We’ve run out of addresses.
IP addresses – 4.2 billion of them to be exact-ish. Just as some dude once said that the world would never require more than 5 computers, another dude designing the internet thing reckoned that 32-bit addressing would give us more IP addresses than we would ever need. Probably the dude that brought the techie talk “http://” into the mainstream dictionary (and how did he get away with that?!).
Anyhow moving from ipv4 – the one with no hooses left – to ipv6 will give us 128 bit addressing – will give us an outrageously huge number of addresses. So much so that NOW we should never ever ever run out.
Aside from various low-lever network technical advantages – e.g. no requirement for NAT translation within company networks – there is a further important change in that every device we now own will be able to have an INDIVIDUAL IP address.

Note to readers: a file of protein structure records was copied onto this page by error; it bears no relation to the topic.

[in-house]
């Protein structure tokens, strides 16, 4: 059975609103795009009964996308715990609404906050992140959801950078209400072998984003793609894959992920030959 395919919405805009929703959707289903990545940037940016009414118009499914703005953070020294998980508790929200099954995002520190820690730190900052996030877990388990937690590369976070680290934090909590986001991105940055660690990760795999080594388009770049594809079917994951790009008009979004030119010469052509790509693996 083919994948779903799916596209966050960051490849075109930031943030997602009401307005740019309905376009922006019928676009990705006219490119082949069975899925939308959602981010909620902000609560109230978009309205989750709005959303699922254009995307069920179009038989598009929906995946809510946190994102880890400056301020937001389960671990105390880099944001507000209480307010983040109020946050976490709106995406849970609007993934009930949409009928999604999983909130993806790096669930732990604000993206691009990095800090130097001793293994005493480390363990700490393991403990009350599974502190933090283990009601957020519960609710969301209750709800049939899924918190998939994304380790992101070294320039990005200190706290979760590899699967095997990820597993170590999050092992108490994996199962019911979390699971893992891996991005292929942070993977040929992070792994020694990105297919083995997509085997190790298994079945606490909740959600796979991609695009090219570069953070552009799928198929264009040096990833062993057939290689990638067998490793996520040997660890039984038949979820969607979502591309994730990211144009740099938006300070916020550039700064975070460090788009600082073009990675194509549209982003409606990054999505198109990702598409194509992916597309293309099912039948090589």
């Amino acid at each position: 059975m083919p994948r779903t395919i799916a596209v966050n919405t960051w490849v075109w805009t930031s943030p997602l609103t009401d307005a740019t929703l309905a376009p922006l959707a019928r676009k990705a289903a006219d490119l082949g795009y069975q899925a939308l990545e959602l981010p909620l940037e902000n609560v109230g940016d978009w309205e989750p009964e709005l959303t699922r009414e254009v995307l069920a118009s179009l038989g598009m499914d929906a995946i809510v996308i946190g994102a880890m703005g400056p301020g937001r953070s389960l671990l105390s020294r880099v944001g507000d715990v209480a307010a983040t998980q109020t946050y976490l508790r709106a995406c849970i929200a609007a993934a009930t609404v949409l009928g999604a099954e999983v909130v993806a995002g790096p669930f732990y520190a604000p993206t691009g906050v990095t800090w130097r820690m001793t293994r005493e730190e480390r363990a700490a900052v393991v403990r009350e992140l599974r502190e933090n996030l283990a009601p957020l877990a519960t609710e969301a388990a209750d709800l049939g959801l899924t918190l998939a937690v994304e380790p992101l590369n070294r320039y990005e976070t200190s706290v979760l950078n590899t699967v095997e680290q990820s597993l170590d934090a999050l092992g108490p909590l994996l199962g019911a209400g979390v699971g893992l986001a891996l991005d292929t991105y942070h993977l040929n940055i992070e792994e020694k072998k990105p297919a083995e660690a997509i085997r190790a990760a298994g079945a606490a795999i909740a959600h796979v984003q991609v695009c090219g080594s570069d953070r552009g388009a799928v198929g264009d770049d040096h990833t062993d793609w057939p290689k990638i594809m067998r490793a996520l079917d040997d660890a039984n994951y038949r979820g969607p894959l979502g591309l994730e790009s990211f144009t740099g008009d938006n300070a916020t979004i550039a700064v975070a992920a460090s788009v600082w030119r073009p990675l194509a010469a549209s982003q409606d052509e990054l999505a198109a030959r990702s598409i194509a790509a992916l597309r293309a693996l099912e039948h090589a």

Over simplified, this means that currently, if iPhone A wishes to exchanged data with iPhone B then you need to do so via a third party ISP IP address and subsequent network translation. However with ipv6, devices can now exchange data directly between two devices, having their own unique IP addresses.
What this essentially means is that you can now localise processing of location-based and social applications on your device – those requiring interaction with your localised environment via things like GPS, communication with other devices, image processing etc.
Net result – faster and fatter applications on your iPhone, talking to other devices directly, and processing the exchanged data locally, rather than just using the device as a presentation layer.
What will this mean?
- faster applications
- fatter applications
- more device-specific development
- requirement for corresponding growth in on-board device memory and processor speeds
With an increase in device development, expect to see growth in such device-independent coding platforms such as Appcelerator.
Roll on next gen apps. And hopefully we won’t use up all the addresses this time!